During my Erasmus exchange at the Freie Universität in Berlin1, Regina Knapp, the social anthropology teacher, explained that the Umeda, one of the tribes that live in Papua New Guinee, has a very laid- back way of seeing time because of what they use to eat2. This tribe eats sago (a palm tree that grows in all seasons): not having to watch the change of seasons and climates they always have their sago available and their attitude towards time is therefore affected by that.
My anthropology teacher had to study this tribe and live with them, she explained that they use to say “me less” whenever they don’t feel to do a thing straight away because they think that you have time to do it whenever you feel like doing it, in other words, time is not an issue for Umedas. Once she made an appointment with some people of the tribe to interview them and they came three days later! This is a way to explain why some cultures have different concepts of things. I would be very interested to know for example why North-American people are considered individualistic; does it come from the religion and to what extent? How can we explain that English, as a language, avoids uncertainty but English people are supposed to be quite individualistic?
Learning intercultural competence:
Not only should we be formed to go abroad but the intercultural competence can be very useful in our own country of origin, for example when dealing with immigrants or tourists. Intercultural competence learning could also be extremely useful if introduced already in the early stages of education in order to build good foundations for intercultural dialogues. Actually, people that are really aware of cultural differences and idiosyncrasies and are not judging or feeling superior, tend to believe less in stereotypes and in generalisations. As with education, a very important role in the formation of intercultural communication has to be played by mass media.
The latter, in a public service optic, could teach respect, understanding and how to avoid stereotypes in general; for example by showing documentaries and films that avoid the use of stereotypes and that present situation in a realistic and objective fashion. I really appreciated the work of the Canadian Foreign Service Institute to describe a profile of the Interculturally Effective Person and I think that this notion could be extremely important for people that stay in their country as well as for people that go abroad. The goal of being effective, in my opinion, should be to start a real dialogue, like when both partners find themselves on the same level and the ideas exposed are both valued and orally explored.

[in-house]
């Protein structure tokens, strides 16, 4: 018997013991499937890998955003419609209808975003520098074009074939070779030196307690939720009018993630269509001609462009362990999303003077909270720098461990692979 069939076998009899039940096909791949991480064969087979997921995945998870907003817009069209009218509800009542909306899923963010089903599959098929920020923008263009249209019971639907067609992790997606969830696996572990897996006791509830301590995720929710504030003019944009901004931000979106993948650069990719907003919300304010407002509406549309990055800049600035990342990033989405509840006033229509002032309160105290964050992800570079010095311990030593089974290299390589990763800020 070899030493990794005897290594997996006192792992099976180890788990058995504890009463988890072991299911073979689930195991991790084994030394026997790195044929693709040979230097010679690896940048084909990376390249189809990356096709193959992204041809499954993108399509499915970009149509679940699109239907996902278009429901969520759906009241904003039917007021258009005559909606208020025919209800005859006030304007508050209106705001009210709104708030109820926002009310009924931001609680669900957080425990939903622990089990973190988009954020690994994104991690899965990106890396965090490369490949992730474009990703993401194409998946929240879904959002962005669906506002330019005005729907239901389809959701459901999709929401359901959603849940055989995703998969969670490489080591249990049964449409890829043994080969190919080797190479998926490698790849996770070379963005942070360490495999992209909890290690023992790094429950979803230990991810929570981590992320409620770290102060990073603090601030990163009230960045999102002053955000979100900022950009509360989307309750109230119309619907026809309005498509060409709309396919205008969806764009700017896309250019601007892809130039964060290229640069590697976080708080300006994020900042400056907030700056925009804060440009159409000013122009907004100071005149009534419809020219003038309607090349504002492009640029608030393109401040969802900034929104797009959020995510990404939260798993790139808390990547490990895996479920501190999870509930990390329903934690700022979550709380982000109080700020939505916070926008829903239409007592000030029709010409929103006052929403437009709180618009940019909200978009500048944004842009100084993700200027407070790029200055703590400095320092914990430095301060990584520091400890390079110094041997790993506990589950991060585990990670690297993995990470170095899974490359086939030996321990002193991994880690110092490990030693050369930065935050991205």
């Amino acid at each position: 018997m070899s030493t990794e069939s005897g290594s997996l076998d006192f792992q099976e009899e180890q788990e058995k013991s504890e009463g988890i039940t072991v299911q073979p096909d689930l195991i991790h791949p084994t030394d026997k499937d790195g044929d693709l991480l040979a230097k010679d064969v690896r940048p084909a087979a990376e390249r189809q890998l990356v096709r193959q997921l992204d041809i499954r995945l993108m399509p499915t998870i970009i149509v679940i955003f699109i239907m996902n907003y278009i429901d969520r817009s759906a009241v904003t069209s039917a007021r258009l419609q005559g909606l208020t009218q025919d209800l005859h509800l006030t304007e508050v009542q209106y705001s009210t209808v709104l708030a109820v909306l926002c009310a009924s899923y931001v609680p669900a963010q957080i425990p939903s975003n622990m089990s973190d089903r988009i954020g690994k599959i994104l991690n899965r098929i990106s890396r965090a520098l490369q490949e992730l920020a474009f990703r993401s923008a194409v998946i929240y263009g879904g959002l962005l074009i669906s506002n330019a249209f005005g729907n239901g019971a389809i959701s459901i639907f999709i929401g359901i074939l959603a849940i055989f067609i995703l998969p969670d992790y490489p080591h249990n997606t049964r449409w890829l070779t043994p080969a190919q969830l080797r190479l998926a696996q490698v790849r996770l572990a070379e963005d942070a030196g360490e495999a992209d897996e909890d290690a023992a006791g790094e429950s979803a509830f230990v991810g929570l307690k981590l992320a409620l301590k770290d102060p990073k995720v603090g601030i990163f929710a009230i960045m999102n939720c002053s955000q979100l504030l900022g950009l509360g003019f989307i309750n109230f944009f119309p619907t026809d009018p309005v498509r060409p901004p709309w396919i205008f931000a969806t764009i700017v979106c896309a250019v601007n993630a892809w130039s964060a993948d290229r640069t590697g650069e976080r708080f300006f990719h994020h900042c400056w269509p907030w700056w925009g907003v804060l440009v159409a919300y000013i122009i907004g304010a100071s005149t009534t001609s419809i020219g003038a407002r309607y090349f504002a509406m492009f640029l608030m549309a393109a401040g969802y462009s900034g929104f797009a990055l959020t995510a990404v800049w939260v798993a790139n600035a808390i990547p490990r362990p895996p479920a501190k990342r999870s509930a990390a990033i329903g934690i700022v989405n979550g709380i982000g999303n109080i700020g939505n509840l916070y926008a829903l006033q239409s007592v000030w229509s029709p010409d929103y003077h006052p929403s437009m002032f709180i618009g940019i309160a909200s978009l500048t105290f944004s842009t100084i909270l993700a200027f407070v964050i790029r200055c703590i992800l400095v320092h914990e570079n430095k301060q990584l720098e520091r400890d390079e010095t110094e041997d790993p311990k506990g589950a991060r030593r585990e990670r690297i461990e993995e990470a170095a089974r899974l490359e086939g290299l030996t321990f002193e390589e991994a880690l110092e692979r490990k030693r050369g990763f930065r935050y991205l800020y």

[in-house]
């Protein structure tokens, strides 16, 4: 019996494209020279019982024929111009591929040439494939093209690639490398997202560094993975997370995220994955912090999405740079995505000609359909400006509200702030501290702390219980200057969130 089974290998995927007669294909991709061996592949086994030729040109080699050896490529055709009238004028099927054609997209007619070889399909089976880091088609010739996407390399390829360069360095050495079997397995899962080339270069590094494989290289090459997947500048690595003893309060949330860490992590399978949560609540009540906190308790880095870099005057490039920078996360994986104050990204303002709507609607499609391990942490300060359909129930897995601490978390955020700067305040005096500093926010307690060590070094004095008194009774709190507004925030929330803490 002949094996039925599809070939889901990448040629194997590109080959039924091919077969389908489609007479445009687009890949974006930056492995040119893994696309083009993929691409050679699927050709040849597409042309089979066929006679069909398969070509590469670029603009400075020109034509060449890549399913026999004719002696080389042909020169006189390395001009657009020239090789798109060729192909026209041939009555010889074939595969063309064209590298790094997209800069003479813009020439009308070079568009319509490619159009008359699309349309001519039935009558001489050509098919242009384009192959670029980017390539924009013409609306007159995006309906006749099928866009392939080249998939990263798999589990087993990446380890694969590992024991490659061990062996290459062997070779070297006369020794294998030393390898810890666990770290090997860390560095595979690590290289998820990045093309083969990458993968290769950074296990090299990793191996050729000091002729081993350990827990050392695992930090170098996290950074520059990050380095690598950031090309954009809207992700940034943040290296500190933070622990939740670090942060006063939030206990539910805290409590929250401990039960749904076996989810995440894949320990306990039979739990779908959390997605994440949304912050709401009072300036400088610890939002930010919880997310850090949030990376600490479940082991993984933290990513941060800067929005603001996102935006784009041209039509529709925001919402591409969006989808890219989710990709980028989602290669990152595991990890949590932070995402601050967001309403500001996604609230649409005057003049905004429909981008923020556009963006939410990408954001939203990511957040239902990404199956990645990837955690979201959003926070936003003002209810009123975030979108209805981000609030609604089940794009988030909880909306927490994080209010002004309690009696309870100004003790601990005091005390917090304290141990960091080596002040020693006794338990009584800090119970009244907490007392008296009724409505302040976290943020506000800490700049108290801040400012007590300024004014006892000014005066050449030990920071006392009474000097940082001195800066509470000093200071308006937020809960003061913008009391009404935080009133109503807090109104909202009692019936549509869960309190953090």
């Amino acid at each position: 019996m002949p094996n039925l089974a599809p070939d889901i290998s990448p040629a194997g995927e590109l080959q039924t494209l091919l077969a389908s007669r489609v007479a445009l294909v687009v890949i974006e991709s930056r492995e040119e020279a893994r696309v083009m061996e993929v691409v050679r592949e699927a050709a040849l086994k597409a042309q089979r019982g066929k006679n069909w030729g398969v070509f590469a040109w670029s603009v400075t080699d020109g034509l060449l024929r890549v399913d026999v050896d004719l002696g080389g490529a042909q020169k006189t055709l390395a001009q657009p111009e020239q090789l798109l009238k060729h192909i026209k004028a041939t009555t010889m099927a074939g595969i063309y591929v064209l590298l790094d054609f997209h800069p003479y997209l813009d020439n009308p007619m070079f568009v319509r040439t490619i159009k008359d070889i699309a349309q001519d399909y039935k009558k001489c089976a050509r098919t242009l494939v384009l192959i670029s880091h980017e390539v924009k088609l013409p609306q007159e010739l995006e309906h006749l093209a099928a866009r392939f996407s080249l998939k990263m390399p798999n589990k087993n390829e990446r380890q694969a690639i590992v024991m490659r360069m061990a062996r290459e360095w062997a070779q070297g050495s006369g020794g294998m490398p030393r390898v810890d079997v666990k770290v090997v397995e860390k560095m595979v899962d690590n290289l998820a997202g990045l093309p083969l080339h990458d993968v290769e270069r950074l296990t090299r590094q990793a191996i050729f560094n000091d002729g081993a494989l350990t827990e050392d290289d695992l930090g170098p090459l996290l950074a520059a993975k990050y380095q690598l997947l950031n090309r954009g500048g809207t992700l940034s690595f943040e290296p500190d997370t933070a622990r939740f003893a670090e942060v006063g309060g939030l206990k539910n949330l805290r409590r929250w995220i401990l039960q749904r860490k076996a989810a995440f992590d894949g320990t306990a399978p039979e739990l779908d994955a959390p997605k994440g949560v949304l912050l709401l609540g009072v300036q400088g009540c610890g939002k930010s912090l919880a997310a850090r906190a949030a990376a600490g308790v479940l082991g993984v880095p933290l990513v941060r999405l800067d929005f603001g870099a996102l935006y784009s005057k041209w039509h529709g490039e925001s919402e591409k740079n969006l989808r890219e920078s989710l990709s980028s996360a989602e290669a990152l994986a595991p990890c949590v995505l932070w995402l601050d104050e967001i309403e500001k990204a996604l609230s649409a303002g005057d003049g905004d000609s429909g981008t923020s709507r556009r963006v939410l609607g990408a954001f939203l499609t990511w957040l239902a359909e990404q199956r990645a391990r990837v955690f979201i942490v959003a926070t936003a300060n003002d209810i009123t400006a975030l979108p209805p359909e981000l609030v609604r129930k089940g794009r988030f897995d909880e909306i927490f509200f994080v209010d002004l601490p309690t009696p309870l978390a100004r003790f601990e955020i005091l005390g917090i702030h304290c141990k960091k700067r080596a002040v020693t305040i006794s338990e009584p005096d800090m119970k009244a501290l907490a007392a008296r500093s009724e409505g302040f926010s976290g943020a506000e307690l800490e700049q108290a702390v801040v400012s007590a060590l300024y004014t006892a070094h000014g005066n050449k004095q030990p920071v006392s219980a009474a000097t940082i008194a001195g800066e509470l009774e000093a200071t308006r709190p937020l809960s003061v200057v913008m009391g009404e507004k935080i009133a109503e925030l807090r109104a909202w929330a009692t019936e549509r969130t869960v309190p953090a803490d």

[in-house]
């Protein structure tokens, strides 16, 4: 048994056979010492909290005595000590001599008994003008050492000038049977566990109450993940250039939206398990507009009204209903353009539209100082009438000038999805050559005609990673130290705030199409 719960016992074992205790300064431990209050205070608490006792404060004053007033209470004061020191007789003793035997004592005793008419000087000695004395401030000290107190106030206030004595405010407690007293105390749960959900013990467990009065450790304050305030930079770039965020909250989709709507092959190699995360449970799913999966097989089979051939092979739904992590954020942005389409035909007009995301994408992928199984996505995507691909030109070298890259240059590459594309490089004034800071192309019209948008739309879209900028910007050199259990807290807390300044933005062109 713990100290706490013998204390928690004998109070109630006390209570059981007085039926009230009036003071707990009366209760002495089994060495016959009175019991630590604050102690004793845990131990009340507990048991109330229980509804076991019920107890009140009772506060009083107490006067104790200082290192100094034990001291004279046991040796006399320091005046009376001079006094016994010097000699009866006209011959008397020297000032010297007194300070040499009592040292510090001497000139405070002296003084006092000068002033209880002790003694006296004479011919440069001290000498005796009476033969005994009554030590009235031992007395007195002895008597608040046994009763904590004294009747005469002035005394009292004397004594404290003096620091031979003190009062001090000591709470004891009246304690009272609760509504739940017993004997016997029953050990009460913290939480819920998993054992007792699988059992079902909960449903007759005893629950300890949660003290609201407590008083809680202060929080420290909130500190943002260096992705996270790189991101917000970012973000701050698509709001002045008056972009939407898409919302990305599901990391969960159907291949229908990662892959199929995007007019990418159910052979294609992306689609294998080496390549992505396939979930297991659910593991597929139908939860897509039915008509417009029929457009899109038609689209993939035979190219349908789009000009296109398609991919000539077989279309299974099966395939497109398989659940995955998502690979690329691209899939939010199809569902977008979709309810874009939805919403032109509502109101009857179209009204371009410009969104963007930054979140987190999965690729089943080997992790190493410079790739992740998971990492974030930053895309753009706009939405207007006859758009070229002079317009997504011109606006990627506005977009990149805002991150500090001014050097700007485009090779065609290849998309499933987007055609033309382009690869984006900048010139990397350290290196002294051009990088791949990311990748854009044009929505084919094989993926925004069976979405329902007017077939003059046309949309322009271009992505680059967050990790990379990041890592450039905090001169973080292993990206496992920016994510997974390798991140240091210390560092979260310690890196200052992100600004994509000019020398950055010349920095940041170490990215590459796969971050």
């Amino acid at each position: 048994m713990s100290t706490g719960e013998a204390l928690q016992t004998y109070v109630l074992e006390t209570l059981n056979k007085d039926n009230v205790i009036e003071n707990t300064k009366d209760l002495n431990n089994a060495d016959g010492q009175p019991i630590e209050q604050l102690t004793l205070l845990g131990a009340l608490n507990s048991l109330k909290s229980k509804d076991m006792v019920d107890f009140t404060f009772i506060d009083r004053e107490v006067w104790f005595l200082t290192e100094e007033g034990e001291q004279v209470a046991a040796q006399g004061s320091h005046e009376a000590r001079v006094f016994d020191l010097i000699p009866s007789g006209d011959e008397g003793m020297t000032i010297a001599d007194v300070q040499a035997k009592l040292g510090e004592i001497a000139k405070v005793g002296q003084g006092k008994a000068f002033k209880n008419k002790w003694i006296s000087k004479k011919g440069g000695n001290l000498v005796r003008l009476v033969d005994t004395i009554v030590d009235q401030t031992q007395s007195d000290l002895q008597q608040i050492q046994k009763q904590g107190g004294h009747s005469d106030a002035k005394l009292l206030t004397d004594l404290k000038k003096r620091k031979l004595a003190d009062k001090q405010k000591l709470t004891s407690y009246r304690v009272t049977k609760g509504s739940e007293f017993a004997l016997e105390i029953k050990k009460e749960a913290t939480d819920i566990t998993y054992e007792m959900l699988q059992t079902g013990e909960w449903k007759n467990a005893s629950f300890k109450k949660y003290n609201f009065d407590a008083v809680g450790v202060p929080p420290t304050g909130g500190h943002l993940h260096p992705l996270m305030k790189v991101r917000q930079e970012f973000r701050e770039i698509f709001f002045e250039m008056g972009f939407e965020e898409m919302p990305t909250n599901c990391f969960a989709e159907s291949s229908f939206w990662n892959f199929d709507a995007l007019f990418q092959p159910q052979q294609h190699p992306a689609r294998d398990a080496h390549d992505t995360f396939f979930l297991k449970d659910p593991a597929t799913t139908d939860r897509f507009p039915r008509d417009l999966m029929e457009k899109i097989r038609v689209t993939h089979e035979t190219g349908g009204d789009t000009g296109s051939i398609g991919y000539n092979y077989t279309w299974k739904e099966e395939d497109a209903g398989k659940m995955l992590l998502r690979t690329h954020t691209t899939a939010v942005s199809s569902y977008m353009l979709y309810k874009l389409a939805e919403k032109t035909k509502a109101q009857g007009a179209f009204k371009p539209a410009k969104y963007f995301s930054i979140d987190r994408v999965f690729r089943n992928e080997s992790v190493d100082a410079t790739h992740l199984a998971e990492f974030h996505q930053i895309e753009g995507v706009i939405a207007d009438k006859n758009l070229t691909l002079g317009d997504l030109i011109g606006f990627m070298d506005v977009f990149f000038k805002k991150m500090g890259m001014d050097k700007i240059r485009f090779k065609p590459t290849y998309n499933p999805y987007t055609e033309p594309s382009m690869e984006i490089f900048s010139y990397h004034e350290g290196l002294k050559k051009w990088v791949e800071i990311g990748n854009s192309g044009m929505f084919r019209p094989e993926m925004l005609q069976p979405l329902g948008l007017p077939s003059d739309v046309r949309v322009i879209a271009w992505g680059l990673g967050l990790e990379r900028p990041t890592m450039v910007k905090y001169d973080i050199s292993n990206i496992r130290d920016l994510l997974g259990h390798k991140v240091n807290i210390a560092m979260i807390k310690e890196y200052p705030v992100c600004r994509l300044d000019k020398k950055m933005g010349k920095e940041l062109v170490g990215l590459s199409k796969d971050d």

Ultimately, the two persons should try to find solutions to problems or accorded strategies. If a very utilitarian person follows the advice of the IEP profile he could for example show himself as very humble but in fact, he could just act to better reach his goal. In my opinion, the attention should be given therefore to common values between cultures, to the real practice of listening and respect, thus enriching both partners.
Effectiveness in communicative interaction:
“To be effective in communicative interaction we must realise that: 1) interruptions are not permitted, [..].” (Chen, Guo-Ming & Starosta, William J. 1998. “Intercultural Communication Competence”, p. 24). The authors assert that in order to have an effective communicative interaction you mustn’t interrupt the other person, and speaker’s turns should be alternate appropriately, this attitude would mean that you are “paying full attention to your counterpart” is often expressed by interrupting the other person and being too silent could be misunderstood as “not being interested” in what the other person says. Of course, also other aspects would play a role, like the voice intonation, the body language, etc.
5. General considerations
Reading these texts was very interesting and useful both for my jo3 and for my private life in general. Being aware of diversity and of a different point of views helps me to respect other people even if I don’t always understand why they are behaving in a certain way. Goethe said that to really understand the soul of a culture you should learn its language.